Agua y Extremos; Cambio de Uso de Suelo2017Simi, E., Moreno, P. I., Villa-Martínez, R., Vilanova, I., de Pol-Holz, R.Climate change and resilience of deciduous Nothofagus forests in central-east Chilean Patagonia over the last 3200 years: RESILIENCE OF DECIDUOUS NOTHOFAGUS FORESTS IN PATAGONIAJournal of Quaternary Science10.1002/jqs.2948We examine the response of Nothofagus forests to climate change and disturbance regimes over the last 3200 years near Coyhaique (45°S), central–east Chilean Patagonia, using fine‐resolution pollen and charcoal records from lake sediment cores. Closed‐canopy deciduous Nothofagus forests have dominated the region with little variation until the arrival of Chilean–European settlers, suggesting a predominance of cool‐temperate and wet conditions. Within this state we identify centennial‐scale episodes of forest fragmentation, increase in littoral macrophytes and volcanic/paleofire disturbance between 2700 and 3000 cal a BP, 2200 and 2500 cal a BP and over the last ∼250 years, which we interpret as intervals with negative hydrologic balance. Natural variability caused little impact on the physiognomy and composition of the vegetation in pre‐European time, in contrast to the accelerated shift that started during the late 19th century associated with deforestation, homogenization and synchronization of ecosystem changes at the landscape level, and spread of exotic plant species brought by Chilean and European settlers during a warm/dry interval. The resilience of deciduous Nothofagus forests to natural disturbance regimes and climate change was exceeded by large‐scale human disturbance since the late 19th century by fire, timber exploitation and livestock grazing. These disturbances caused an ecosystem shift towards artificial meadows and scrublands with frequent high‐magnitude fires.http://doi.wiley.com/10.1002/jqs.2948845-856vol.32 is.6Thomson Reuters ISI
Agua y Extremos2018Baez-Villanueva, O. M., Zambrano-Bigiarini, M., Ribbe, L., Nauditt, A., Giraldo-Osorio, J.D., Thinh, N.X.
Temporal and spatial evaluation of satellite rainfall estimates over different regions in Latin-America
Atmospheric Research
In developing countries, an accurate representation of the spatio-temporal variability of rainfall is currently severely limited, therefore, satellite-based rainfall estimates (SREs) are promising alternatives. In this work, six state-of-the-art SREs (TRMM 3B42v7, TRMM 3B42RT, CHIRPSv2, CMORPHv1, PERSIANN-CDR, and MSWEPv2) are evaluated over three different basins in Latin-America, using a point-to-pixel comparison at daily, monthly, and seasonal timescales. Three continuous (root mean squared error, modified Kling-Gupta efficiency, and percent bias) and three categorical (probability of detection, false alarm ratio, and frequency bias) indices are used to evaluate the performance of the different SREs, and to assess if the upscaling procedure used, in CHIRPSv2 and MSWEPv2, to enable a consistent point-to-pixel comparison affects the evaluation of the SREs performance at different time scales.

Our results show that for Paraiba do Sul in Brazil, MSWEPv2 presented the best performance at daily and monthly time scales, while CHIRPSv2 performed the best at these timescales over the Magdalena River Basin in Colombia. In the Imperial River Basin in Chile, MSWEPv2 and CHIRPSv2 performed the best at daily and monthly time scales, respectively. When the basins were evaluated at seasonal scale, CMORPHv1 performed the best for DJF and SON, TRMM 3B42v7 for MAM, and PERSIANN-CDR for JJA over Imperial Basin. MSWEPv2 performed the best over Paraiba do Sul Basin for all seasons and CHIRPSv2 showed the best performance over Magdalena Basin. The Modified Kling-Gupta efficiency (KGE′) proved to be a useful evaluation index because it decomposes the performance of the SREs into linear correlation, bias, and variability parameters, while the Root Mean Squared Error (RMSE) is not recommended for evaluating SREs performance because it gives more weight to high rainfall events and its results are not comparable between areas with different precipitation regimes.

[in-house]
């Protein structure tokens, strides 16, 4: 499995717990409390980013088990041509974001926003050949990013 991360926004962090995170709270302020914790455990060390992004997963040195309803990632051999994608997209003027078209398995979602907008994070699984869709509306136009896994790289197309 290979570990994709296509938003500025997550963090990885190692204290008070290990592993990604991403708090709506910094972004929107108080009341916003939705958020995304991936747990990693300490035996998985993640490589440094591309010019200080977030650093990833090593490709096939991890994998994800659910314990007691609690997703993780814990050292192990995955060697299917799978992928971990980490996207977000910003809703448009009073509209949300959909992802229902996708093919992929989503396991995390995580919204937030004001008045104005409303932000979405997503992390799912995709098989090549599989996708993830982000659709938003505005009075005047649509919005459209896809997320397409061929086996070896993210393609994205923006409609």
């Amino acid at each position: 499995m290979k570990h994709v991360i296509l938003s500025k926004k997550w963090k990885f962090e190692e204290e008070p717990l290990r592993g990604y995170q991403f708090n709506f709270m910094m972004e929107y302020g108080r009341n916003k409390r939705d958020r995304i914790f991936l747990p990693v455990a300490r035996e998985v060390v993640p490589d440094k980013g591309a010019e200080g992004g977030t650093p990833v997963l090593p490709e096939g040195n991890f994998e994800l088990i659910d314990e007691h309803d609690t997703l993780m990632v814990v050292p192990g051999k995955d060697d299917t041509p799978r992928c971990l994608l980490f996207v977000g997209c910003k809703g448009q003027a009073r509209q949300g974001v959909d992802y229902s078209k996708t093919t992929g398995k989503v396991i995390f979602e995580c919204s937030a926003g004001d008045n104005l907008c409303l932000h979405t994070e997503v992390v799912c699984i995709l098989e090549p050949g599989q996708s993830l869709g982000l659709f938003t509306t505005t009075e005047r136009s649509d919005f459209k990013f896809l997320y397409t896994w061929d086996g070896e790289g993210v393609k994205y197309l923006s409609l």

On the other hand, CHIRPSv2 and MSWEPv2 presented different performance, for some study areas and time scales, when evaluated with their original spatial resolution (0.05° and 0.1, respectively) with respect to the evaluation resulting after applying the spatial upscaling (to a unified 0.25), showing that the upscaling procedure might impact the SRE performance. We finally conclude that a site-specific validation is needed before using any SRE, and we recommend to evaluate the SRE performance before and after applying any upscaling procedure in order to select the SRE that best represents the spatio-temporal precipitation patterns of a site.
http://linkinghub.elsevier.com/retrieve/pii/S0169809517313029Thomson Reuters ISI
Agua y Extremos2018Fernández, A., Muñoz, A., González-Reyes, A., Aguilera-Betti, I., Toledo, I., Puchi, P., Sauchyn, D., Crespo, S., Frene, C., Mundo, I., González, M., Vignola, R.Dendrohydrology and water resources management in south-central Chile: lessons from the Río Imperial streamflow reconstructionHydrology and Earth System Sciences10.5194/hess-22-2921-2018Streamflow in south-central Chile (SCC,  ∼  37–42° S) is vital for agriculture, forestry production, hydroelectricity, and human consumption. Recent drought episodes have generated hydrological deficits with damaging effects on these activities. This region is projected to undergo major reductions in water availability, concomitant with projected increases in water demand. However, the lack of long-term records hampers the development of accurate estimations of natural variability and trends. In order to provide more information on long-term streamflow variability and trends in SCC, here we report findings of an analysis of instrumental records and a tree-ring reconstruction of the summer streamflow of the Río Imperial ( ∼  37° 40′ S–38° 50′ S). This is the first reconstruction in Chile targeted at this season. Results from the instrumental streamflow record ( ∼  1940 onwards) indicated that the hydrological regime is fundamentally pluvial with a small snowmelt contribution during spring, and evidenced a decreasing trend, both for the summer and the full annual record. The reconstruction showed that streamflow below the average characterized the post-1980 period, with more frequent, but not more intense, drought episodes. We additionally found that the recent positive phase of the Southern Annular Mode has significantly influenced streamflow. These findings agree with previous studies, suggesting a robust regional signal and a shift to a new hydrological scenario. In this paper, we also discuss implications of these results for water managers and stakeholders; we provide rationale and examples that support the need for the incorporation of tree-ring reconstructions into water resources management.https://www.hydrol-earth-syst-sci.net/22/2921/2018/2921-2935vol.22 is.5Thomson Reuters ISI